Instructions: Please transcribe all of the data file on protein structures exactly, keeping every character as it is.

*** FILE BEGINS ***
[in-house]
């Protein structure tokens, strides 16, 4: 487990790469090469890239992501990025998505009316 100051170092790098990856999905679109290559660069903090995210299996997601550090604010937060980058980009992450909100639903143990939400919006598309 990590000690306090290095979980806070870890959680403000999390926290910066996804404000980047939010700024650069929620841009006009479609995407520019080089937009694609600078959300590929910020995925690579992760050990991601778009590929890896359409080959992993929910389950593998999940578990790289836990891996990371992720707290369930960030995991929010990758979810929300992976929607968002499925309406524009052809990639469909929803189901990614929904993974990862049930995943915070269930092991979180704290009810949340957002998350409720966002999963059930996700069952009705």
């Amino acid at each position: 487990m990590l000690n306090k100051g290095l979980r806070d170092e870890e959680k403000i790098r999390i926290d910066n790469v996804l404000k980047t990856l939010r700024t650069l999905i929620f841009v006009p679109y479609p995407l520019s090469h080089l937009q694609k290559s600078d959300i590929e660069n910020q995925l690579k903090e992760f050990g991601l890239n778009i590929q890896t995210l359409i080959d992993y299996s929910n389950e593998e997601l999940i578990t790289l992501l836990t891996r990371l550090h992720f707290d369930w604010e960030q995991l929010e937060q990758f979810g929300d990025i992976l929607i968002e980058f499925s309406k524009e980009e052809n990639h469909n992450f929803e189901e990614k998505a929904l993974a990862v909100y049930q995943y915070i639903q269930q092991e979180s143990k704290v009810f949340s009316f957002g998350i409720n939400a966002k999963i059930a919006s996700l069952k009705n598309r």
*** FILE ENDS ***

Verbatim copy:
[in-house]
């Protein structure tokens, strides 16, 4: 487990790469090469890239992501990025998505009316 100051170092790098990856999905679109290559660069903090995210299996997601550090604010937060980058980009992450909100639903143990939400919006598309 990590000690306090290095979980806070870890959680403000999390926290910066996804404000980047939010700024650069929620841009006009479609995407520019080089937009694609600078959300590929910020995925690579992760050990991601778009590929890896359409080959992993929910389950593998999940578990790289836990891996990371992720707290369930960030995991929010990758979810929300992976929607968002499925309406524009052809990639469909929803189901990614929904993974990862049930995943915070269930092991979180704290009810949340957002998350409720966002999963059930996700069952009705």
């Amino acid at each position: 487990m990590l000690n306090k100051g290095l979980r806070d170092e870890e959680k403000i790098r999390i926290d910066n790469v996804l404000k980047t990856l939010r700024t650069l999905i929620f841009v006009p679109y479609p995407l520019s090469h080089l937009q694609k290559s600078d959300i590929e660069n910020q995925l690579k903090e992760f050990g991601l890239n778009i590929q890896t995210l359409i080959d992993y299996s929910n389950e593998e997601l999940i578990t790289l992501l836990t891996r990371l550090h992720f707290d369930w604010e960030q995991l929010e937060q990758f979810g929300d990025i992976l929607i968002e980058f499925s309406k524009e980009e052809n990639h469909n992450f929803e189901e990614k998505a929904l993974a990862v909100y049930q995943y915070i639903q269930q092991e979180s143990k704290v009810f949340s009316f957002g998350i409720n939400a966002k999963i059930a919006s996700l069952k009705n598309r």